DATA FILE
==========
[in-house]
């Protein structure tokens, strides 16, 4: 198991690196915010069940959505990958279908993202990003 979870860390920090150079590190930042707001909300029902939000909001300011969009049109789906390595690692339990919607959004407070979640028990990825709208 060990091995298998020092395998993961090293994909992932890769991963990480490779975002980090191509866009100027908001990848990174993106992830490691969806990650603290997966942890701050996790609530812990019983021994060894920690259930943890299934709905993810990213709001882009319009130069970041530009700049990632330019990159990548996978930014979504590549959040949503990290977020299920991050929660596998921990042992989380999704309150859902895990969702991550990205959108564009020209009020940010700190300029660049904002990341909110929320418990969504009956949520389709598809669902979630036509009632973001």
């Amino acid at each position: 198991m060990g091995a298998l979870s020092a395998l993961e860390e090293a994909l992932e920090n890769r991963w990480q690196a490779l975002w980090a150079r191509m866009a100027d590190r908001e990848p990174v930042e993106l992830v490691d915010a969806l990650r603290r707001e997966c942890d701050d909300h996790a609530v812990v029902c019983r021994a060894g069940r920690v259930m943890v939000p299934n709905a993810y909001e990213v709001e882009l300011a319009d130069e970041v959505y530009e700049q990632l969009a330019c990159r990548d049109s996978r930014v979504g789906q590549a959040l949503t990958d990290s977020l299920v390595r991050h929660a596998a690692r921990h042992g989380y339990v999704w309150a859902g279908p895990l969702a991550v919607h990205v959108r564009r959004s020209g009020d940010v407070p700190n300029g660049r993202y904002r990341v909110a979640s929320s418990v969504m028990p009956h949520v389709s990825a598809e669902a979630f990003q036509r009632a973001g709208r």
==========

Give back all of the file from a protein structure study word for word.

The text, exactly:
[in-house]
């Protein structure tokens, strides 16, 4: 198991690196915010069940959505990958279908993202990003 979870860390920090150079590190930042707001909300029902939000909001300011969009049109789906390595690692339990919607959004407070979640028990990825709208 060990091995298998020092395998993961090293994909992932890769991963990480490779975002980090191509866009100027908001990848990174993106992830490691969806990650603290997966942890701050996790609530812990019983021994060894920690259930943890299934709905993810990213709001882009319009130069970041530009700049990632330019990159990548996978930014979504590549959040949503990290977020299920991050929660596998921990042992989380999704309150859902895990969702991550990205959108564009020209009020940010700190300029660049904002990341909110929320418990969504009956949520389709598809669902979630036509009632973001």
């Amino acid at each position: 198991m060990g091995a298998l979870s020092a395998l993961e860390e090293a994909l992932e920090n890769r991963w990480q690196a490779l975002w980090a150079r191509m866009a100027d590190r908001e990848p990174v930042e993106l992830v490691d915010a969806l990650r603290r707001e997966c942890d701050d909300h996790a609530v812990v029902c019983r021994a060894g069940r920690v259930m943890v939000p299934n709905a993810y909001e990213v709001e882009l300011a319009d130069e970041v959505y530009e700049q990632l969009a330019c990159r990548d049109s996978r930014v979504g789906q590549a959040l949503t990958d990290s977020l299920v390595r991050h929660a596998a690692r921990h042992g989380y339990v999704w309150a859902g279908p895990l969702a991550v919607h990205v959108r564009r959004s020209g009020d940010v407070p700190n300029g660049r993202y904002r990341v909110a979640s929320s418990v969504m028990p009956h949520v389709s990825a598809e669902a979630f990003q036509r009632a973001g709208r």